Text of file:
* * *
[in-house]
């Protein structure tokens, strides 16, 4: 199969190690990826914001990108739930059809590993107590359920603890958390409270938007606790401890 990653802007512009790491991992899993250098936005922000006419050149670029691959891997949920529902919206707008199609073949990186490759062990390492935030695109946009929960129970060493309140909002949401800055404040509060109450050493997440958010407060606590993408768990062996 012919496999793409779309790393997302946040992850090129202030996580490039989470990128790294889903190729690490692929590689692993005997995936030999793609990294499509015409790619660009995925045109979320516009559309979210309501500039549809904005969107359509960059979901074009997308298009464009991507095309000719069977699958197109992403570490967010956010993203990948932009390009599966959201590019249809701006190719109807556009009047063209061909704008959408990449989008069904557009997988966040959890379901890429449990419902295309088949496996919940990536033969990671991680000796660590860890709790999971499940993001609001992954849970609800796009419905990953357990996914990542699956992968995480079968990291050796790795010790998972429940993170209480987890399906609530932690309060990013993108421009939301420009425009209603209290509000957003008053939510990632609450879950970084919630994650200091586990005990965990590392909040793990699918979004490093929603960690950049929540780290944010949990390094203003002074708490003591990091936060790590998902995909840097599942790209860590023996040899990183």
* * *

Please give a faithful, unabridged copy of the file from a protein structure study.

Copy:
[in-house]
């Protein structure tokens, strides 16, 4: 199969190690990826914001990108739930059809590993107590359920603890958390409270938007606790401890 990653802007512009790491991992899993250098936005922000006419050149670029691959891997949920529902919206707008199609073949990186490759062990390492935030695109946009929960129970060493309140909002949401800055404040509060109450050493997440958010407060606590993408768990062996 012919496999793409779309790393997302946040992850090129202030996580490039989470990128790294889903190729690490692929590689692993005997995936030999793609990294499509015409790619660009995925045109979320516009559309979210309501500039549809904005969107359509960059979901074009997308298009464009991507095309000719069977699958197109992403570490967010956010993203990948932009390009599966959201590019249809701006190719109807556009009047063209061909704008959408990449989008069904557009997988966040959890379901890429449990419902295309088949496996919940990536033969990671991680000796660590860890709790999971499940993001609001992954849970609800796009419905990953357990996914990542699956992968995480079968990291050796790795010790998972429940993170209480987890399906609530932690309060990013993108421009939301420009425009209603209290509000957003008053939510990632609450879950970084919630994650200091586990005990965990590392909040793990699918979004490093929603960690950049929540780290944010949990390094203003002074708490003591990091936060790590998902995909840097599942790209860590023996040899990183």